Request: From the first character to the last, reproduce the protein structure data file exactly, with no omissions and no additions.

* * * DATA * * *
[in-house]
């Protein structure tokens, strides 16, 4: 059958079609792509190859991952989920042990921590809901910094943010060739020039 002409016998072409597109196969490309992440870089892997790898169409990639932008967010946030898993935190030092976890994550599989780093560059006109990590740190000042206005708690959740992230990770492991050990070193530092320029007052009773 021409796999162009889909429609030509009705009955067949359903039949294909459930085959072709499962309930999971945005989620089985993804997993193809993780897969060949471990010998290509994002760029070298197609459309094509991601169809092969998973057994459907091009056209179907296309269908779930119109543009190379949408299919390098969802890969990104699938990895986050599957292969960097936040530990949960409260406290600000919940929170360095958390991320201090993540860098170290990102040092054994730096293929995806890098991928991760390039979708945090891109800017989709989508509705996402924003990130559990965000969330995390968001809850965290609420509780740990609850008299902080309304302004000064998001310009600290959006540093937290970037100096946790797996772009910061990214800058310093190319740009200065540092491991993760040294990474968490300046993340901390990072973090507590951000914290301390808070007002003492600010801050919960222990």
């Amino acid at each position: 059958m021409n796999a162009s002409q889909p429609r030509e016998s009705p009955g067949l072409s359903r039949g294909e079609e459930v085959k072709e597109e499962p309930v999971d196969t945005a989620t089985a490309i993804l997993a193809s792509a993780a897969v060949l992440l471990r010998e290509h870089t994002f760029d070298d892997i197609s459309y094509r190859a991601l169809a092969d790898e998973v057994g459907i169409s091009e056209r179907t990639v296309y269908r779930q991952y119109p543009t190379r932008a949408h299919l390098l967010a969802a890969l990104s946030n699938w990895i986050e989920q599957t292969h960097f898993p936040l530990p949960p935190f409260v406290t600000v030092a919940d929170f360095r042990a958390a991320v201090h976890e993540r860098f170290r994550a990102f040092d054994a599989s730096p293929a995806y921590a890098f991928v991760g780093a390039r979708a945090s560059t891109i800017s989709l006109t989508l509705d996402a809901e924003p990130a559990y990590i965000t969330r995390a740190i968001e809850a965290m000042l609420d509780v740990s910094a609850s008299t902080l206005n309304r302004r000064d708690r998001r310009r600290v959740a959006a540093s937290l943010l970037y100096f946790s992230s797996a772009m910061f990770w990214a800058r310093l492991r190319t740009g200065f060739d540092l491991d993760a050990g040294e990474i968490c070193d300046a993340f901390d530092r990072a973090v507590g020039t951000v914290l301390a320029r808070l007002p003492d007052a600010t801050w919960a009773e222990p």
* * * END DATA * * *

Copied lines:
[in-house]
């Protein structure tokens, strides 16, 4: 059958079609792509190859991952989920042990921590809901910094943010060739020039 002409016998072409597109196969490309992440870089892997790898169409990639932008967010946030898993935190030092976890994550599989780093560059006109990590740190000042206005708690959740992230990770492991050990070193530092320029007052009773 021409796999162009889909429609030509009705009955067949359903039949294909459930085959072709499962309930999971945005989620089985993804997993193809993780897969060949471990010998290509994002760029070298197609459309094509991601169809092969998973057994459907091009056209179907296309269908779930119109543009190379949408299919390098969802890969990104699938990895986050599957292969960097936040530990949960409260406290600000919940929170360095958390991320201090993540860098170290990102040092054994730096293929995806890098991928991760390039979708945090891109800017989709989508509705996402924003990130559990965000969330995390968001809850965290609420509780740990609850008299902080309304302004000064998001310009600290959006540093937290970037100096946790797996772009910061990214800058310093190319740009200065540092491991993760040294990474968490300046993340901390990072973090507590951000914290301390808070007002003492600010801050919960222990």
């Amino acid at each position: 059958m021409n796999a162009s002409q889909p429609r030509e016998s009705p009955g067949l072409s359903r039949g294909e079609e459930v085959k072709e597109e499962p309930v999971d196969t945005a989620t089985a490309i993804l997993a193809s792509a993780a897969v060949l992440l471990r010998e290509h870089t994002f760029d070298d892997i197609s459309y094509r190859a991601l169809a092969d790898e998973v057994g459907i169409s091009e056209r179907t990639v296309y269908r779930q991952y119109p543009t190379r932008a949408h299919l390098l967010a969802a890969l990104s946030n699938w990895i986050e989920q599957t292969h960097f898993p936040l530990p949960p935190f409260v406290t600000v030092a919940d929170f360095r042990a958390a991320v201090h976890e993540r860098f170290r994550a990102f040092d054994a599989s730096p293929a995806y921590a890098f991928v991760g780093a390039r979708a945090s560059t891109i800017s989709l006109t989508l509705d996402a809901e924003p990130a559990y990590i965000t969330r995390a740190i968001e809850a965290m000042l609420d509780v740990s910094a609850s008299t902080l206005n309304r302004r000064d708690r998001r310009r600290v959740a959006a540093s937290l943010l970037y100096f946790s992230s797996a772009m910061f990770w990214a800058r310093l492991r190319t740009g200065f060739d540092l491991d993760a050990g040294e990474i968490c070193d300046a993340f901390d530092r990072a973090v507590g020039t951000v914290l301390a320029r808070l007002p003492d007052a600010t801050w919960a009773e222990p």